A Time for Change at the Emirates?

Clive Luketo | Football Editor | Wednesday 14 September 2016 | GMT 16:00 |

What does the future entail for Arsenal FC? Arsenal’s transfer activity over the years has led to much dissatisfaction from Arsenal fans, as they often watch in distraught the successful signings of their title rivals with no display of their own. Currently, the most successful manager in the FA Cup is in the final year of his contract as he turns 67 in October. Could this season be the right time for Arsène Wenger to bid farewell? Could he mount one last hurrah by making a successful title challenge that has so far eluded Arsenal for the last twelve years? With much unrest around the Emirates Stadium, the demand for change amongst many fans has never been higher.

With ‘Wenger Out’ protests at the Emirates during the first game of the 2016/17 season, the dissatisfaction of Arsenal fans is evident to see. Since moving to the Emirates in 2006, they have failed to land a single Premier League title.  The only domestic success that they have endured has been winning consecutive FA Cup finals against relegation battlers Hull City and Aston Villa. I guess it’s just common practice now that Arsenal mounts a better challenge in the Emirates Cup than the Premier League.

Once remarked as ‘a specialist in failure’, it is difficult to discredit this statement about Wenger when it is plagued by Emirates’ trophy cabinet. Whilst it is important to remember that Wenger was the individual who helped transform Arsenal into a dominant force in the early years of his tenure, football is no longer a sport about stability. It’s about results. The sacking of Chelsea’s most successful manger, Jose Mourinho, is a clear indication of the instant need for success over stability. Therefore, Wenger’s inability to at least sustain a title challenge is more reason for him to consider stepping down, especially if he is unable to deliver this season.

The transfer activity conducted by Arsenal has been the most obvious criticism and has led to key players leaving over the years. The biggest one being Robin Van Persie, who rejected a new contract at Arsenal because of his disillusionment with the transfer policy. The following season he joined Manchester United and won the Premier League. Currently, Alexis Sanchez and Mesut Ozil have two years left on their contract. Is there a possibility that they could reject a new contract and exit the club due to the transfer activity conducted?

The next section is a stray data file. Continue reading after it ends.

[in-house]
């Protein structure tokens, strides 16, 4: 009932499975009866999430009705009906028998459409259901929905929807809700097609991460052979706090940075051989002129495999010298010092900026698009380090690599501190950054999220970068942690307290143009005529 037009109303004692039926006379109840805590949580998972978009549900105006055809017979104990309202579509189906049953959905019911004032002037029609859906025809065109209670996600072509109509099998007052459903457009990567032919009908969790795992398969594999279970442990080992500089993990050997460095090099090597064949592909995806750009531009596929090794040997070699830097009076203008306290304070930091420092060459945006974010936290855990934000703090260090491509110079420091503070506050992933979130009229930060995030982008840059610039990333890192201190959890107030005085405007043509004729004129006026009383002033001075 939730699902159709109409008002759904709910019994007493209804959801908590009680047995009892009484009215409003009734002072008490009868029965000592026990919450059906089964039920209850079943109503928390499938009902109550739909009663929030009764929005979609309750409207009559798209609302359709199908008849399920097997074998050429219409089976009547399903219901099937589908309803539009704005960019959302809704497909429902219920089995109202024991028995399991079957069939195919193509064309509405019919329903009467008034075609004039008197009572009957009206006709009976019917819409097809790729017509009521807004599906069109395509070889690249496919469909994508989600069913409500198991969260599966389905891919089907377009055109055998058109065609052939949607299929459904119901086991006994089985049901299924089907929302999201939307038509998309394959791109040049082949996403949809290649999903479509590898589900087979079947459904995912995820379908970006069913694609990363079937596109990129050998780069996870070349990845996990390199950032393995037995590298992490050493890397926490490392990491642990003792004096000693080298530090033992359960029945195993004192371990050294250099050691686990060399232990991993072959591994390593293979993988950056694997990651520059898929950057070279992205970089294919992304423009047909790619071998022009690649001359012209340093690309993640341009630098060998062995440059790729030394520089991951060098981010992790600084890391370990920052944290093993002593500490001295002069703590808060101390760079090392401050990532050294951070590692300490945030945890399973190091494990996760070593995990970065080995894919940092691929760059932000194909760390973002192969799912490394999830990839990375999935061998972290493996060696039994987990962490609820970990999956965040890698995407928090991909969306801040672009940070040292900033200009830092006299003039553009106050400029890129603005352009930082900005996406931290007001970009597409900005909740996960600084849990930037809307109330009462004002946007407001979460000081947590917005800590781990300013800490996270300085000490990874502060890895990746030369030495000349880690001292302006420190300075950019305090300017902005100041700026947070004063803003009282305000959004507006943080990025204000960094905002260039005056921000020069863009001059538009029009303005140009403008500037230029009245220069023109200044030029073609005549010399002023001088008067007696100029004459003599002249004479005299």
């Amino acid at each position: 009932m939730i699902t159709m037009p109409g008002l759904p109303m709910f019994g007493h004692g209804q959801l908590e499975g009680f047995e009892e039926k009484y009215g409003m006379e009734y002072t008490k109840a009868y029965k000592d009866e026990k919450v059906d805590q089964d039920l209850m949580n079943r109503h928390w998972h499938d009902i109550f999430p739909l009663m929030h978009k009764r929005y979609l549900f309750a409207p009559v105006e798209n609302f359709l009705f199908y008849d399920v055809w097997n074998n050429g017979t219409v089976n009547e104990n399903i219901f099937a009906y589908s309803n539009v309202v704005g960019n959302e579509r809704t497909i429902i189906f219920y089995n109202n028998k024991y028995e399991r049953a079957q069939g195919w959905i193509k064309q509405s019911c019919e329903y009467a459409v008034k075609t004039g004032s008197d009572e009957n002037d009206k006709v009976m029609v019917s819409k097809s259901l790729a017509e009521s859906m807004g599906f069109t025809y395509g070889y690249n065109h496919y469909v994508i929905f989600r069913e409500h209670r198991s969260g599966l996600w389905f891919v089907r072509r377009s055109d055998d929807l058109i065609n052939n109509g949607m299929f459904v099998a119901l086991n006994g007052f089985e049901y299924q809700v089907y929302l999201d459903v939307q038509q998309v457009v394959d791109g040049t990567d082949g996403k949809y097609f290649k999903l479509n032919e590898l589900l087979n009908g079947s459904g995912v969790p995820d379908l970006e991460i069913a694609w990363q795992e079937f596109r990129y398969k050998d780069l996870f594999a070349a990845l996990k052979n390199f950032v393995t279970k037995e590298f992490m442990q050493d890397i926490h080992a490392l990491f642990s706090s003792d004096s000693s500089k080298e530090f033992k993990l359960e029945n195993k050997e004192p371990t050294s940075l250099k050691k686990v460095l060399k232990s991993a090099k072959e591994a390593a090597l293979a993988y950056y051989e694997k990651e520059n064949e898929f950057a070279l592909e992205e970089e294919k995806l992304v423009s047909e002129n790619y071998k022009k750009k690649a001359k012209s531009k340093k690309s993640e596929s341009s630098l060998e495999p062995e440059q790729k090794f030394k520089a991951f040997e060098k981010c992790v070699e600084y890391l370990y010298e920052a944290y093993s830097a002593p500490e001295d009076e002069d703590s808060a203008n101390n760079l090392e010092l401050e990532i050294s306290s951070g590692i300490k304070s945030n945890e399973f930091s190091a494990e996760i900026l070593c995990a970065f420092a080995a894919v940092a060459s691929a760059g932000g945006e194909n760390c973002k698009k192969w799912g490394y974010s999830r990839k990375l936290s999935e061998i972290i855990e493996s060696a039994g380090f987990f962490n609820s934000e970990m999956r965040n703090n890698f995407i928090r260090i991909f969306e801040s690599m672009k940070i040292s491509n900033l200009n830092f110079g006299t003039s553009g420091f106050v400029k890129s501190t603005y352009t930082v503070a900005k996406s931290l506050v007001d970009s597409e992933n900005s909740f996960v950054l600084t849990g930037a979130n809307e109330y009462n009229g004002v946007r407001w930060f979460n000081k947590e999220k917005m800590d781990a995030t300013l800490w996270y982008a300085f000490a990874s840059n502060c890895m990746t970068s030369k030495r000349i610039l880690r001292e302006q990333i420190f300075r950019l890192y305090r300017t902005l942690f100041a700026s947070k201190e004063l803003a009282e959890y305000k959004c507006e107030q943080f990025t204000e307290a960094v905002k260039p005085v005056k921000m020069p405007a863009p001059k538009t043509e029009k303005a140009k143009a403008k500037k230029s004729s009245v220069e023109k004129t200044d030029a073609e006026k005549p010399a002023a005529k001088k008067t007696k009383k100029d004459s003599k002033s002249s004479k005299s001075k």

Moreover, discontent is not only being seen from former players, but from football pundits and editors. Many pundits have highlighted over the years Arsenal’s lack of a world class striker since the departure of Van Persie. Only the signing of Oliver Giroud, injury-ridden Danny Welbeck and the most abysmal strategy of trying to turn the inconsistent Theo Walcott into a world class striker have been attempts by Wenger to plug that hole.

With that being said, the recent acquisition of Lucas Perez does bring a little optimism to the Arsenal faithful – the ‘Spanish Vardy’ does have some qualities to improve Arsenal’s attacking prowess. Arsène Wenger has constantly defended his transfer policy in ensuring that Arsenal keeps their pockets full. However, with the level of money involved in the game, it is clear that Arsenal fans are not willing to abide by him any longer. Especially as Arsenal sells one of the most expensive season tickets in the Premier League, fans expect huge returns on the pitch through their investment, and right now they simply are not getting it. Super-agent Jon Smith recently admitted that Arsenal’s transfer policy would only alter when Wenger leaves. For some, there has never been a greater reason for Wenger to step down.

However, a clear question that hovers over the potential exit of Arsène Wenger is his replacement. An individual that may be well suited to the Arsenal job is Thomas Tuchel. He has done a good job in reenergising Borussia Dortmund after their abysmal season under Jurgen Klopp last year. His mixture of possession and counter attacking play suits Arsenal well.

Nonetheless, it will be difficult for Arsenal to mount a successful title challenge after Wenger leaves. As seen at Manchester United, the exit of Sir Alex Ferguson led to a huge overhaul in the squad as well as huge investments in players, as evident this summer with the acquisition of Paul Pogba for a world record fee. Thus, the question remains whether Arsenal are ready to flex their muscle and help achieve the signings desired by Wenger’s successor or whether they will continue with Wenger’s transfer policy and further disillusion their fans.

Regardless of what the future entails for Wenger or Arsenal, what is evident is the necessity for change. If they are going to compete with Chelsea, Manchester City and Manchester United, then they have to act quickly as something does need to change. As Wenger’s contract comes to an end, maybe the time has come for a change in management at the Emirates.